Resource Library

Personal Story
Erikson with students and faculty at the School for the Deaf

Teaching a World Away

One day while teaching as usual, I noticed new parents appeared with their Deaf daughter. After my colleagues and I met with the parents, I was shocked to discover that their daughter never had been to school or learned sign language. Instead, she stayed at home and worked on the farm. She was already 18 years old. It was heartbreaking for me.

Personal Story
Group photo with Francis and three friends

In Search of a Different Career Path

Sitting in class with Deaf peers and a teacher signing in American Sign Language, I realized how fortunate I was to be at Ohlone College in Fremont, California.

There, I studied English and Math, made friends with Deaf international and American students, learned from signing instructors, and played on the college soccer team. What would I have done had I not come to the United States? When I finished high school in Zambia, I likely would have lived with a friend and tried finding odd jobs to get by.

Personal Story
Manako and other Deaf classmates stand in front of the school for the Deaf in Jamaica

Embracing Deaf Identity Through Education

Since I was seven years old, I dreamed of studying at a university in America.

I was born in Iwate, Japan, but when my family learned I was Deaf, we moved to Tokyo, which has more resources for Deaf education. At seven years old, my family then moved to Atlanta, Georgia, where I attended a Japanese school for two years.

While living in Atlanta, I was privileged to meet Ms. Heather Whitestone, who was the first Deaf winner of the Miss America Pageant in 1995. She was my first Deaf role model, and she inspired me with her message of “Deaf can do it.”

Personal Story
View of the Arc de Triomphe on a bright day

Tracing the Steps of a Deaf Leader through France

As a teacher at the Wisconsin School for the Deaf, my students started a project to assist their peers who struggle with reading. Although my students are fluent English readers, the vast majority of the school’s freshmen students are English Language Learners who cannot read at the 9th grade level, which makes novels used for course curricula inaccessible to them.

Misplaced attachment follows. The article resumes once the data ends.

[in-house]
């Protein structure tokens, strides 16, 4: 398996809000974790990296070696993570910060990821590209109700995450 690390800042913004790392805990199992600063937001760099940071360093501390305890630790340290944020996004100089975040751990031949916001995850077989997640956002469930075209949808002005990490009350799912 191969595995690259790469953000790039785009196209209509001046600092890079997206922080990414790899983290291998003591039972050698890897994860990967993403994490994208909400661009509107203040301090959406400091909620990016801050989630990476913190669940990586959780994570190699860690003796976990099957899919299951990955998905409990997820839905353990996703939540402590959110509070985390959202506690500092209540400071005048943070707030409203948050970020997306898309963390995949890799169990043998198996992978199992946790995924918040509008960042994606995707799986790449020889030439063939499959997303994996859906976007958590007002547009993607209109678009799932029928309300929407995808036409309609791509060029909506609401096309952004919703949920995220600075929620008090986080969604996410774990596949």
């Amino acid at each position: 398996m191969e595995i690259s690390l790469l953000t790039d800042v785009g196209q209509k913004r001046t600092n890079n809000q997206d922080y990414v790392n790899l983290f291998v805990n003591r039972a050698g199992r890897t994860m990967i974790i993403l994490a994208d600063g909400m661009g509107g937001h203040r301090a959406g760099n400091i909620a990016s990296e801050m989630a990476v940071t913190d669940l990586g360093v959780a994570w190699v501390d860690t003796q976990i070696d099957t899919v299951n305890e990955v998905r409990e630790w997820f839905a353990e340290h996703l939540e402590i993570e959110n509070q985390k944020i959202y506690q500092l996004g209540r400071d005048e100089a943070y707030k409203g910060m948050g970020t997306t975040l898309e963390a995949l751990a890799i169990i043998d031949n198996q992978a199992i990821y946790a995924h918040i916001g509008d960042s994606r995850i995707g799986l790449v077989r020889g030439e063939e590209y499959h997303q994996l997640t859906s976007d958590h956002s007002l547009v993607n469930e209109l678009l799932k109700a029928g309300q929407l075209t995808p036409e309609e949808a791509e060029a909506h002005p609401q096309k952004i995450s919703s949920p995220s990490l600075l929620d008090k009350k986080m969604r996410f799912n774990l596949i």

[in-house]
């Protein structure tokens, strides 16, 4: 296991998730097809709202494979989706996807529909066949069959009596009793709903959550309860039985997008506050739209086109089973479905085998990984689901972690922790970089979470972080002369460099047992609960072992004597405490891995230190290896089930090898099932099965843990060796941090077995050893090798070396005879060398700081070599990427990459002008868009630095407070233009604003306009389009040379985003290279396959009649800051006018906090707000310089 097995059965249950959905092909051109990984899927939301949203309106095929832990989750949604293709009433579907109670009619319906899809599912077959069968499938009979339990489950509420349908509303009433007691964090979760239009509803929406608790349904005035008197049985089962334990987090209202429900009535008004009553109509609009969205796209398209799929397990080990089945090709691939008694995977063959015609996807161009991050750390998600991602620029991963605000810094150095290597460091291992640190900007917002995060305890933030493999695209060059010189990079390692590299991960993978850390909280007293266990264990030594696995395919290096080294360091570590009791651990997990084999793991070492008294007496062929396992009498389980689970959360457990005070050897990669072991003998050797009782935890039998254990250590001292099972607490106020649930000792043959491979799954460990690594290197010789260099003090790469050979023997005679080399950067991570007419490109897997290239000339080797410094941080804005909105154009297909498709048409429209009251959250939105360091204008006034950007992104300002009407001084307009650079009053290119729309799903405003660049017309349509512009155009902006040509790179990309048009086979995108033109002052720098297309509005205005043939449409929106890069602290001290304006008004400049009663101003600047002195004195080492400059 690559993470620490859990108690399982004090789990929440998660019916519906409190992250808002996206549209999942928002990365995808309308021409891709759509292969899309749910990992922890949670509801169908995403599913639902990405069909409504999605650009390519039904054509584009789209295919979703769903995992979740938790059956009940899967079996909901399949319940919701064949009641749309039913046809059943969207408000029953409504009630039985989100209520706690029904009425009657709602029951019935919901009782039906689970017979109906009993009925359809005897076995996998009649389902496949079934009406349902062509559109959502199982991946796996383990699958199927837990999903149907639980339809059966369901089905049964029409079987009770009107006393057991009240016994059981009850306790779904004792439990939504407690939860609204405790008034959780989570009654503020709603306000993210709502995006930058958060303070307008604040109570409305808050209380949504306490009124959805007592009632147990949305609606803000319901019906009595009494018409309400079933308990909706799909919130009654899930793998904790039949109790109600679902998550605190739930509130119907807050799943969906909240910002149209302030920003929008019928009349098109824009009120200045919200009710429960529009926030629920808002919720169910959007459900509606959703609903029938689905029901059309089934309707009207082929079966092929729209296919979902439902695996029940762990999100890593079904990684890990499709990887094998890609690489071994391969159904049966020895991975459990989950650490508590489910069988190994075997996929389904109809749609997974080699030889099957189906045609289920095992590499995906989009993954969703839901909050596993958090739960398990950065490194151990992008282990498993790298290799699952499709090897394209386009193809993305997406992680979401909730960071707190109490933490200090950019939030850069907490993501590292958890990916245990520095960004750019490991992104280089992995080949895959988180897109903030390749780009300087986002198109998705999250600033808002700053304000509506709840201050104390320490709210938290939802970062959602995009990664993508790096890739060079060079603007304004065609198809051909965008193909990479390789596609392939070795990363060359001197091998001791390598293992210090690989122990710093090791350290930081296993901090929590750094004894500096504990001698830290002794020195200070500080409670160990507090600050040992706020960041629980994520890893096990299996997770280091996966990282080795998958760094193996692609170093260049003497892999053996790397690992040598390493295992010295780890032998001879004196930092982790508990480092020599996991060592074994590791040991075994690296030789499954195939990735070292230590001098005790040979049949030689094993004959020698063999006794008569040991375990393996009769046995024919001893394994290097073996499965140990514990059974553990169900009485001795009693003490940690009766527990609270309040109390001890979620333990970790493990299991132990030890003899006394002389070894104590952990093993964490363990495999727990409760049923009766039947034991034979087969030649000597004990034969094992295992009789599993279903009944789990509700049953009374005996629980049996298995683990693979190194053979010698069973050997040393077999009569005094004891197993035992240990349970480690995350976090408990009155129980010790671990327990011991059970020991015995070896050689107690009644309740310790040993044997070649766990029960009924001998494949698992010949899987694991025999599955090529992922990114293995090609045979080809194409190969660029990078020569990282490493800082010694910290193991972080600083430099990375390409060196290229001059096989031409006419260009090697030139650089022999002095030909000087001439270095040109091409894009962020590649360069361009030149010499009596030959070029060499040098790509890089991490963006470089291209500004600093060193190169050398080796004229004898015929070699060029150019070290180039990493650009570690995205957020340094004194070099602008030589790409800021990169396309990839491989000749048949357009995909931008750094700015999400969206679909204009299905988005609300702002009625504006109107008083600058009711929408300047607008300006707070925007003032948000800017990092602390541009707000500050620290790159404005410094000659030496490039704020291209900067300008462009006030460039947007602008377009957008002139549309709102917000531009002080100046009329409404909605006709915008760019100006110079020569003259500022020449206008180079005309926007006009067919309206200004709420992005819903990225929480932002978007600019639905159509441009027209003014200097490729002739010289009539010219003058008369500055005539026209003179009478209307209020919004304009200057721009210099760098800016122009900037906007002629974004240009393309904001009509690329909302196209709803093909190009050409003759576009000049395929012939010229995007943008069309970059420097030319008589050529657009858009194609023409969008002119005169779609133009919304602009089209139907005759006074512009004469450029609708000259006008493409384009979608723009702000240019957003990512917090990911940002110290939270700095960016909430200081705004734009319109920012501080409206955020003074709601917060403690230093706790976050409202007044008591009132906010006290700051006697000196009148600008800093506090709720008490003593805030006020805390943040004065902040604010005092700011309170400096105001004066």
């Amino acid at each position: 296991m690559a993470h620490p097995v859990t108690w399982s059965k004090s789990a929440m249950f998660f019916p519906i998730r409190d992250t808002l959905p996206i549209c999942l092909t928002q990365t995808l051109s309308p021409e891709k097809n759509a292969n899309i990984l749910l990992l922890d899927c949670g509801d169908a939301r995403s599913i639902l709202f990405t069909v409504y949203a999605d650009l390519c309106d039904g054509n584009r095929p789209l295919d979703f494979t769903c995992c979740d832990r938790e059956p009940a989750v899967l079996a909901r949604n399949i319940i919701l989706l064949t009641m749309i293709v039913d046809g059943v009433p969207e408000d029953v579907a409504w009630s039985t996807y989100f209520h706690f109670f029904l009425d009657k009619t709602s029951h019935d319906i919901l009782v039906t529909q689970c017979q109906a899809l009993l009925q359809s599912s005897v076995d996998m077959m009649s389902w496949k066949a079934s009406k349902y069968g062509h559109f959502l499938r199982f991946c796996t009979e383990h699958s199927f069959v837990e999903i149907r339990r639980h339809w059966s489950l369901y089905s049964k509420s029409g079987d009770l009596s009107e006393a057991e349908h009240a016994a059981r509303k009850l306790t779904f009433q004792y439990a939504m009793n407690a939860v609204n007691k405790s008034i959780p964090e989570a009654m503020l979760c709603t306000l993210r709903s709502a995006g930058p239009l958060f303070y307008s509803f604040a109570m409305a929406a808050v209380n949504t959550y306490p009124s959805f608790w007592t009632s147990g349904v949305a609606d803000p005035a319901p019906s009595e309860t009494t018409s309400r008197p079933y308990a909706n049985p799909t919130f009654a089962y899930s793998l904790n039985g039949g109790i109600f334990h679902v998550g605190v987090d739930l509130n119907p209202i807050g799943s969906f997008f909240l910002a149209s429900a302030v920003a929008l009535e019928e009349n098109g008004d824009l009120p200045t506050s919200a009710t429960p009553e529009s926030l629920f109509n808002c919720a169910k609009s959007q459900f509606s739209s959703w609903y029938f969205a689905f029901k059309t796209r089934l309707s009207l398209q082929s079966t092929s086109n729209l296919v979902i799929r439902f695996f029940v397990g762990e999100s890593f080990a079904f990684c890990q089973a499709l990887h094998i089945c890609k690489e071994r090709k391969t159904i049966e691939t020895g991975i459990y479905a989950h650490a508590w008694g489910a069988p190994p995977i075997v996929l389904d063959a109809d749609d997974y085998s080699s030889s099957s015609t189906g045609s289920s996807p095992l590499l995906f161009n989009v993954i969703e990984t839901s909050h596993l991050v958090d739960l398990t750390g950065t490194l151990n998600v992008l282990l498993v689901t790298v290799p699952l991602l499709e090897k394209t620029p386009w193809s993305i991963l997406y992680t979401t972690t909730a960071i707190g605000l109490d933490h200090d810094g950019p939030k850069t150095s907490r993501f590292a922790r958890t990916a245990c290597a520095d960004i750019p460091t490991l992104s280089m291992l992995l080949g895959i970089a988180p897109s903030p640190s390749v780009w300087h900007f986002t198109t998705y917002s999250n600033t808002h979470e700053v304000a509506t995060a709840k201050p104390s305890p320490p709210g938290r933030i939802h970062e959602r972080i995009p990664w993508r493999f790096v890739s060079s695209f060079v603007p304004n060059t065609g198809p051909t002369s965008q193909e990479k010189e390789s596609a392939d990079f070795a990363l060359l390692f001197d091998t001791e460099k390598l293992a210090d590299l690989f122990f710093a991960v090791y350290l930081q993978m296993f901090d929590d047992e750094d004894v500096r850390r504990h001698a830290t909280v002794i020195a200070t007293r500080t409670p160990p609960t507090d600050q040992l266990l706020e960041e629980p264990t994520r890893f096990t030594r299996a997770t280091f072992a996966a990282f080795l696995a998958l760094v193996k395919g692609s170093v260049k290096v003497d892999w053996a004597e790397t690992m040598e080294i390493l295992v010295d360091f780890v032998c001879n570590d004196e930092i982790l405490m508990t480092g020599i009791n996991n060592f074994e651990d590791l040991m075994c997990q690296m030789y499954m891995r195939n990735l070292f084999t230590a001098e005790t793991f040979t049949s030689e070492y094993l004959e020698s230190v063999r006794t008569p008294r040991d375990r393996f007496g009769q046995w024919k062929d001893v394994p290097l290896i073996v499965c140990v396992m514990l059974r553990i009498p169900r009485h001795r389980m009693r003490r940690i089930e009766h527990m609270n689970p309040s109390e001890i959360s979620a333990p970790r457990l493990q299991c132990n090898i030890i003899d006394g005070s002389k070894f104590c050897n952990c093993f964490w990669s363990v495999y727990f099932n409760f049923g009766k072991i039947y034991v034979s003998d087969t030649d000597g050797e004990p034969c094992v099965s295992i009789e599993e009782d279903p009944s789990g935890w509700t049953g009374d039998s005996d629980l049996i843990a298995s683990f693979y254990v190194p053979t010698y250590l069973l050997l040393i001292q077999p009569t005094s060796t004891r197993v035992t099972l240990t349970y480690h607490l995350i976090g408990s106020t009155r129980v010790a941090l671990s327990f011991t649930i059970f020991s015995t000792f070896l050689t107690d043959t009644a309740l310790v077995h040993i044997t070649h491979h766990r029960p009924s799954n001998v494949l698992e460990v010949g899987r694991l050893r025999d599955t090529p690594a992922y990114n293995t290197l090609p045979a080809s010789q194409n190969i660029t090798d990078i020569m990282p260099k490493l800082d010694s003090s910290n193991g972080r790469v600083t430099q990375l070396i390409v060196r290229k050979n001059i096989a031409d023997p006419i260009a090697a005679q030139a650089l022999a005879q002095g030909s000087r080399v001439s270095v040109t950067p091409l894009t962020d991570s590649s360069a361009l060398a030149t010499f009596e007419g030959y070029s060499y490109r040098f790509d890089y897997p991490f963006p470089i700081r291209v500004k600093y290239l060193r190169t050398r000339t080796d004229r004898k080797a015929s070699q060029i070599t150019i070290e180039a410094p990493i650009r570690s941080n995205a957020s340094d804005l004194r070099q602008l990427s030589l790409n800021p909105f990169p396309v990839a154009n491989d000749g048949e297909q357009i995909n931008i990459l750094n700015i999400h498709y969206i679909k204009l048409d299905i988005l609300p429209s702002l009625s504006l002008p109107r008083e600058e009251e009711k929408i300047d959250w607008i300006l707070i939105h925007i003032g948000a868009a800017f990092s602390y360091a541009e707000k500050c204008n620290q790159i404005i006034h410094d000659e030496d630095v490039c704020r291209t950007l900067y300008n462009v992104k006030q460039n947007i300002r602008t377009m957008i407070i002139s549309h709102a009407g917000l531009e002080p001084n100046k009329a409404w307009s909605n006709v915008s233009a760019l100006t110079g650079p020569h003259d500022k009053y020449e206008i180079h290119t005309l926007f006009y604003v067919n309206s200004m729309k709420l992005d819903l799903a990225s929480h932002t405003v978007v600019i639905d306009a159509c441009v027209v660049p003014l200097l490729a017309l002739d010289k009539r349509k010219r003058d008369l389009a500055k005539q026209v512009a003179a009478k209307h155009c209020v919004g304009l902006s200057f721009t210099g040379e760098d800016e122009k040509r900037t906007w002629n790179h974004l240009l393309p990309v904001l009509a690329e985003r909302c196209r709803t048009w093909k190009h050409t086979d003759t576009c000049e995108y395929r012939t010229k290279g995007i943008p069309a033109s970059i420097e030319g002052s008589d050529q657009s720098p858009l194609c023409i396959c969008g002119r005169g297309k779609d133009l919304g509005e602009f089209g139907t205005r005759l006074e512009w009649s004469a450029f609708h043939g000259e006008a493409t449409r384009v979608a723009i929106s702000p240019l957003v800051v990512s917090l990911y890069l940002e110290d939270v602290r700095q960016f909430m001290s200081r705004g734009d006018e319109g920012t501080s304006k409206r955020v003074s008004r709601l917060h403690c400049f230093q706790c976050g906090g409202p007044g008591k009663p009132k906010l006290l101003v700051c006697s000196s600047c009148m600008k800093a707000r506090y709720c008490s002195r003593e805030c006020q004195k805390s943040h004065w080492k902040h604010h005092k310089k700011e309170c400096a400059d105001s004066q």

Personal Story
Old castle with courtyard in Siena, Italy. Photo Credit: "Castello di Belcaro, giardino 01" by Sailko. Licensed under Creative Commons Attribution 3.0 via Wikimedia Commons.

International Journeys in Deaf Culture

His travels for foreign language study have landed him in Greece, Italy, Switzerland, Germany, Netherlands, Belgium, France, England and Scotland, where he’s been able to communicate directly with Deaf Europeans about their experiences. Steven is Deaf, has partial vision loss and uses a cochlear implant for access.

Personal Story
Mallory stands with two of the Deaf Mexican students she worked with.

Learning from Teaching Deaf Students Abroad

While pursuing her Master’s degree in Deaf Education at the University of Arizona, Mallory Watts sought an opportunity to expand her professional knowledge by teaching abroad.

Personal Story
Loren stands next to a gondola operator during an excursion in Venice.

Cross-Cultural Communication Challenges

With an interest in learning about the cultural, political, and food differences between France and the United States, Loren Ashton embarked on semester-long study abroad to Aix-en-Provence, France, where she attended the Institute of American Universities. Loren, who is Deaf, had the added chance to learn about another aspect of French culture, Deaf French culture. In doing so, Loren built pride in her sign language and new cross-cultural communication skills.